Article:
14. 14. 3 introduction of the computer as an aid in the language classroom was the most significant milestone in recent language teaching. Teachers of contemporary language education are currently discovering new and innovative ways to use computers to assist in the acquisition of second languages (Braul, 2006). "The computer and its attached language learning programs could provide second language learners more independence from classrooms and allow learners the option to work on their learning material at any time of the day" (Lai & Kritsonis, 2006, p. 2). It can be expected that, according to Lai and Kritsonis, the cost for computer technology is considerably lower than for face-to- face classroom teaching under the condition that it is implemented, and when used in conjunction with traditional second language classroom study, students can study more independently, leaving the teacher more time to concentrate effort on those parts of second language teaching that are still hard or impossible by the computer, such as pronunciation, work on spoken dialogue, training for essay writing and presentation, (p.2) Lee (2000) further stated that the reason why computers should be applied technology in second language instruction is that with the computer and its attached language learning programs, the technology can (a) improve practices for students through experiential learning, (b) motivate students to learn more, (c) enhance student achievement, (d) increase authentic materials for study, (e) encourage greater interaction between teachers and students and students and peers, (f) emphasize individual needs, (g) escape from a single source of information and, (h) enlarge global understanding. Taylor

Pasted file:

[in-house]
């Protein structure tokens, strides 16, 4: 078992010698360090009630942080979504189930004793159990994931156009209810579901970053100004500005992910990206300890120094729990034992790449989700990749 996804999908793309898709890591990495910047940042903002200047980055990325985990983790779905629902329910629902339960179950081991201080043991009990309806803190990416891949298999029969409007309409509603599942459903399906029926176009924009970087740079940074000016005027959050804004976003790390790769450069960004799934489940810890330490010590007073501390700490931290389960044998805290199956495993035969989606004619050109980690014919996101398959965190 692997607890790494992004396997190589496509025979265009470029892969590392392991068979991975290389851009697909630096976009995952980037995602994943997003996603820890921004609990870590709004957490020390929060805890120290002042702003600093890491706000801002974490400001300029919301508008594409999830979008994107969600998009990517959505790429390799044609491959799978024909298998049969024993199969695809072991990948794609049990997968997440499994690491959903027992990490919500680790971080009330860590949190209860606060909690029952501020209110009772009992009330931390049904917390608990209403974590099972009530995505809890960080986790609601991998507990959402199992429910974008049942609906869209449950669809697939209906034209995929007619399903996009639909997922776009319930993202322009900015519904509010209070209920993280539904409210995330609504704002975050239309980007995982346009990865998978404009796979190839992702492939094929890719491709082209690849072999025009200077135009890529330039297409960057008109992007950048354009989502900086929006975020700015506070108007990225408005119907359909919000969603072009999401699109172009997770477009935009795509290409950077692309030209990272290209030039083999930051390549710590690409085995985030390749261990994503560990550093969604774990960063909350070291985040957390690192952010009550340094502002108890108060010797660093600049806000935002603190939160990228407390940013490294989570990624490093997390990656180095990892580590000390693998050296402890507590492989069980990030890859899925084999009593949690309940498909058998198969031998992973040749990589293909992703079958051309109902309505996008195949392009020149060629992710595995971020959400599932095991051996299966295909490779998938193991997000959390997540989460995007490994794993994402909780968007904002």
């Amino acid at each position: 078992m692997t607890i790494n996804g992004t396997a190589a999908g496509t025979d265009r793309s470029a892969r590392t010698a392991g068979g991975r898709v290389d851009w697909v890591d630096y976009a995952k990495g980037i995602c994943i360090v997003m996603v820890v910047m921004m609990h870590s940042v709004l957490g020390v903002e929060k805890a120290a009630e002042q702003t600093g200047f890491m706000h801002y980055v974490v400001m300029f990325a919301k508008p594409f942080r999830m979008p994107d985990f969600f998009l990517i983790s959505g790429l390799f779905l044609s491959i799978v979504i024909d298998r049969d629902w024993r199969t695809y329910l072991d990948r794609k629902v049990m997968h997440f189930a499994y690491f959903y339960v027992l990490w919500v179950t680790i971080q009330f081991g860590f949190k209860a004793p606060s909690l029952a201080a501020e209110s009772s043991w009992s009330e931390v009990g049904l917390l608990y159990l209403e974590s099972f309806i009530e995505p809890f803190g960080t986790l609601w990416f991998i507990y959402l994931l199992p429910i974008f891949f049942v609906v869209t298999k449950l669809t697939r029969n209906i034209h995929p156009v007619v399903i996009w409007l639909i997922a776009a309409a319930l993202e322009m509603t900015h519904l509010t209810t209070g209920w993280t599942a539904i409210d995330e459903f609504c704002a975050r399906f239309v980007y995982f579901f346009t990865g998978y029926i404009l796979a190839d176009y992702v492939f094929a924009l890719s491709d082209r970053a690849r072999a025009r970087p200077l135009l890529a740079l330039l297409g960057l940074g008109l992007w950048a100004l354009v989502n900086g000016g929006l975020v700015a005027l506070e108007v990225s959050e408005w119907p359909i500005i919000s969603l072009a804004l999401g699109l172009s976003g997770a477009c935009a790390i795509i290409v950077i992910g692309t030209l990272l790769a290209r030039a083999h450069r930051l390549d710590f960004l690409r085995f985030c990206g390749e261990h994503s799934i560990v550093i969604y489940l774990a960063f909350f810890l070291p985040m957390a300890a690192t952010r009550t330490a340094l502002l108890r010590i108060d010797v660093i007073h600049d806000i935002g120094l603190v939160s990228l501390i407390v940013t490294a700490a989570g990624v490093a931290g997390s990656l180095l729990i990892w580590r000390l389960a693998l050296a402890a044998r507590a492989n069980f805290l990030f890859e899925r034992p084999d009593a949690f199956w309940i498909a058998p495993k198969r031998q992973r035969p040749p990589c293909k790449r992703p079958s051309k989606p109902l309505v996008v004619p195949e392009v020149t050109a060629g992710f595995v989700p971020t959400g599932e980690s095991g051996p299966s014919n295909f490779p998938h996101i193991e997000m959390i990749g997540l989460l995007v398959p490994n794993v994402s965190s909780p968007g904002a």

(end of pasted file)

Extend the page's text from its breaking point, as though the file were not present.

15. 15. 4 (1980) also expressed that computer assisted language learning programs can be a wonderful stimulus for second language learning. As a specialized term for second language computer-assisted learning, Computer- Assisted Language Learning (CALL) was adopted at the 1983 Teachers of English to Speakers of Other Languages (TESOL) conference in Toronto, Canada to refer to the applications of computer technologies to second language acquisition (Chapelle, 2001). The development and innovation of CALL'S development and innovation illuminated more possibilities for language teachers and learners. Braul (2006) summarized CALL'S advantages in second language teaching in the dissertation ESL Teacher perceptions and attitudes toward using CALL as being "individualized instruction, exposure to more authentic materials and communicative opportunities, self-paced instruction, feedback, lower anxiety levels, student positive perceptions of CALL, and experiential learning and interaction" (p. 26 - 27). Some scholars, however, have negative viewpoints about CAI. Olsen (1980) found that some faculty thought CAI was a waste of time, energy, and money and feared it would dehumanize language learning. To be more specific, Gips, DiMattia, and Gips (2004) indicated that the first disadvantage of the computer and its attached language learning programs is that they would increase educational costs and cause educational inequity. To illustrate this point, expensive hardware and software can become major obligations for schools and parents. Second, it is necessary that both teachers and learners should have basic technology knowledge before they use computer technologies to assist in second language teaching and learning. Students do not have the ability to utilize the computer if